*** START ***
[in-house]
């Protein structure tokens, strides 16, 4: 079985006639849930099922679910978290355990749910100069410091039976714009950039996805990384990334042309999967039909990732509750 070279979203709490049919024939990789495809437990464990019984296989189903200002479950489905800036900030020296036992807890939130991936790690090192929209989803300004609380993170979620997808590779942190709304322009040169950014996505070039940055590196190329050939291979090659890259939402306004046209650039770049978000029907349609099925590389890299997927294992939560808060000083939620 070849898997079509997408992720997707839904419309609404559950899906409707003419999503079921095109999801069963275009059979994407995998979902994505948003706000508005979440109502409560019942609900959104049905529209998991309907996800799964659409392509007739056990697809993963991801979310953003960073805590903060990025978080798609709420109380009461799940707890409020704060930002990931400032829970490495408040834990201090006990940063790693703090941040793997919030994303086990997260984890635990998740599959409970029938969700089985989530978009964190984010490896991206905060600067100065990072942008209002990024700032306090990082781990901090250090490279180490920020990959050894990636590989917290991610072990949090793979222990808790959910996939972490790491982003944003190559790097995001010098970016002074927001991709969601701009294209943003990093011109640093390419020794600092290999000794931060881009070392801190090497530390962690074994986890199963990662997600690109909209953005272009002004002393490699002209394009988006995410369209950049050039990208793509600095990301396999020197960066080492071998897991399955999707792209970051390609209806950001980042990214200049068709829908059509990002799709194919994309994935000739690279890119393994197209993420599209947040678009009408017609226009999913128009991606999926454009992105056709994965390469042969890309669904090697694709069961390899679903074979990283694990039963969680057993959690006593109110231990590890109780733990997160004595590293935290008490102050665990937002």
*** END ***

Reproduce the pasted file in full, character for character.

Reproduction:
[in-house]
């Protein structure tokens, strides 16, 4: 079985006639849930099922679910978290355990749910100069410091039976714009950039996805990384990334042309999967039909990732509750 070279979203709490049919024939990789495809437990464990019984296989189903200002479950489905800036900030020296036992807890939130991936790690090192929209989803300004609380993170979620997808590779942190709304322009040169950014996505070039940055590196190329050939291979090659890259939402306004046209650039770049978000029907349609099925590389890299997927294992939560808060000083939620 070849898997079509997408992720997707839904419309609404559950899906409707003419999503079921095109999801069963275009059979994407995998979902994505948003706000508005979440109502409560019942609900959104049905529209998991309907996800799964659409392509007739056990697809993963991801979310953003960073805590903060990025978080798609709420109380009461799940707890409020704060930002990931400032829970490495408040834990201090006990940063790693703090941040793997919030994303086990997260984890635990998740599959409970029938969700089985989530978009964190984010490896991206905060600067100065990072942008209002990024700032306090990082781990901090250090490279180490920020990959050894990636590989917290991610072990949090793979222990808790959910996939972490790491982003944003190559790097995001010098970016002074927001991709969601701009294209943003990093011109640093390419020794600092290999000794931060881009070392801190090497530390962690074994986890199963990662997600690109909209953005272009002004002393490699002209394009988006995410369209950049050039990208793509600095990301396999020197960066080492071998897991399955999707792209970051390609209806950001980042990214200049068709829908059509990002799709194919994309994935000739690279890119393994197209993420599209947040678009009408017609226009999913128009991606999926454009992105056709994965390469042969890309669904090697694709069961390899679903074979990283694990039963969680057993959690006593109110231990590890109780733990997160004595590293935290008490102050665990937002």